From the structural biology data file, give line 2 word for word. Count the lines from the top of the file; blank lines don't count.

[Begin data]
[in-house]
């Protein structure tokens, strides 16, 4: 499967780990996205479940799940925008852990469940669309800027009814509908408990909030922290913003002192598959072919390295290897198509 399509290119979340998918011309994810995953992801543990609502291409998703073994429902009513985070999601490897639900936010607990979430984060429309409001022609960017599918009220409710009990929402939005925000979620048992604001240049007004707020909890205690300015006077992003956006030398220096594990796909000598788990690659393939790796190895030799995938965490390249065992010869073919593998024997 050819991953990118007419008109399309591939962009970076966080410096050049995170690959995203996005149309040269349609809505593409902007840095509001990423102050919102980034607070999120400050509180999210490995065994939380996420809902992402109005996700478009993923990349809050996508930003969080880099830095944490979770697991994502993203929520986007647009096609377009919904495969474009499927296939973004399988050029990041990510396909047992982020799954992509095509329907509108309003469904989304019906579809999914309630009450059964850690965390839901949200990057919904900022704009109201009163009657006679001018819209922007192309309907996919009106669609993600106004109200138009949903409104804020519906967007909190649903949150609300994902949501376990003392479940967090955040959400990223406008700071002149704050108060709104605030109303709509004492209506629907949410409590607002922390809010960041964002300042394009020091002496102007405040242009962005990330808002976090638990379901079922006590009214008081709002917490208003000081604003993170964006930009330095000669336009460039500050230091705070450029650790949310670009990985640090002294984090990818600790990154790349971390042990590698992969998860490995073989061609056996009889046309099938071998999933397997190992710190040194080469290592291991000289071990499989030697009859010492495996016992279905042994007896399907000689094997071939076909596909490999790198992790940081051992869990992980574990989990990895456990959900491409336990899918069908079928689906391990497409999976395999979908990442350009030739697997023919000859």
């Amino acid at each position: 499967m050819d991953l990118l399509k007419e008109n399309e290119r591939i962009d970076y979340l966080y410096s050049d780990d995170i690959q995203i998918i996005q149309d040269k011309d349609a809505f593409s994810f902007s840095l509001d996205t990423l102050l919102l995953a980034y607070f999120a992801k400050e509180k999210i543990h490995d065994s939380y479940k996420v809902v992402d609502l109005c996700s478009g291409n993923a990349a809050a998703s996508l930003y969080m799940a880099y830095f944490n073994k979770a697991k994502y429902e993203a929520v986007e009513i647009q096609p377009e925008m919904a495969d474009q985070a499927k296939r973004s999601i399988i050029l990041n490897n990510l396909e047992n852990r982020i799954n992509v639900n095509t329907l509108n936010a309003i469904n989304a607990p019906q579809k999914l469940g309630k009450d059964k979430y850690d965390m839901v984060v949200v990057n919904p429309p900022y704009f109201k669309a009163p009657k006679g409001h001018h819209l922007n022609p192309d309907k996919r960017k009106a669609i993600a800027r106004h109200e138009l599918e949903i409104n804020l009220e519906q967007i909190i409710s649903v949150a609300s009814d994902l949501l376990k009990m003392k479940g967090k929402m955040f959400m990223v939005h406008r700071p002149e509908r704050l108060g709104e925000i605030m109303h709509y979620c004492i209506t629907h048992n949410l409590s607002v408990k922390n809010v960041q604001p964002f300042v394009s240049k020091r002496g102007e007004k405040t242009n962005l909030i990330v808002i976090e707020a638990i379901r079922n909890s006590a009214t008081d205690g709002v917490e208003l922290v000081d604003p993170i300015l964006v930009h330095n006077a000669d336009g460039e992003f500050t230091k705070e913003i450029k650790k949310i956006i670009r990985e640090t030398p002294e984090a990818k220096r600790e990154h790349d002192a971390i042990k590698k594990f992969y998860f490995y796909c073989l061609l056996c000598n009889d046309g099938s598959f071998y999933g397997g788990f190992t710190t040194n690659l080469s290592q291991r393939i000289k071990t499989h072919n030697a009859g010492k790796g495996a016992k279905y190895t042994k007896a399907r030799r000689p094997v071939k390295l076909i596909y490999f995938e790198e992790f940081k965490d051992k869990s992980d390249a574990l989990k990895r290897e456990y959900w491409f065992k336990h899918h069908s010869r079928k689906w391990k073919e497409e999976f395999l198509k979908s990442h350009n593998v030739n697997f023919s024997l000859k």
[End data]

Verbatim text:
């Protein structure tokens, strides 16, 4: 499967780990996205479940799940925008852990469940669309800027009814509908408990909030922290913003002192598959072919390295290897198509 399509290119979340998918011309994810995953992801543990609502291409998703073994429902009513985070999601490897639900936010607990979430984060429309409001022609960017599918009220409710009990929402939005925000979620048992604001240049007004707020909890205690300015006077992003956006030398220096594990796909000598788990690659393939790796190895030799995938965490390249065992010869073919593998024997 050819991953990118007419008109399309591939962009970076966080410096050049995170690959995203996005149309040269349609809505593409902007840095509001990423102050919102980034607070999120400050509180999210490995065994939380996420809902992402109005996700478009993923990349809050996508930003969080880099830095944490979770697991994502993203929520986007647009096609377009919904495969474009499927296939973004399988050029990041990510396909047992982020799954992509095509329907509108309003469904989304019906579809999914309630009450059964850690965390839901949200990057919904900022704009109201009163009657006679001018819209922007192309309907996919009106669609993600106004109200138009949903409104804020519906967007909190649903949150609300994902949501376990003392479940967090955040959400990223406008700071002149704050108060709104605030109303709509004492209506629907949410409590607002922390809010960041964002300042394009020091002496102007405040242009962005990330808002976090638990379901079922006590009214008081709002917490208003000081604003993170964006930009330095000669336009460039500050230091705070450029650790949310670009990985640090002294984090990818600790990154790349971390042990590698992969998860490995073989061609056996009889046309099938071998999933397997190992710190040194080469290592291991000289071990499989030697009859010492495996016992279905042994007896399907000689094997071939076909596909490999790198992790940081051992869990992980574990989990990895456990959900491409336990899918069908079928689906391990497409999976395999979908990442350009030739697997023919000859």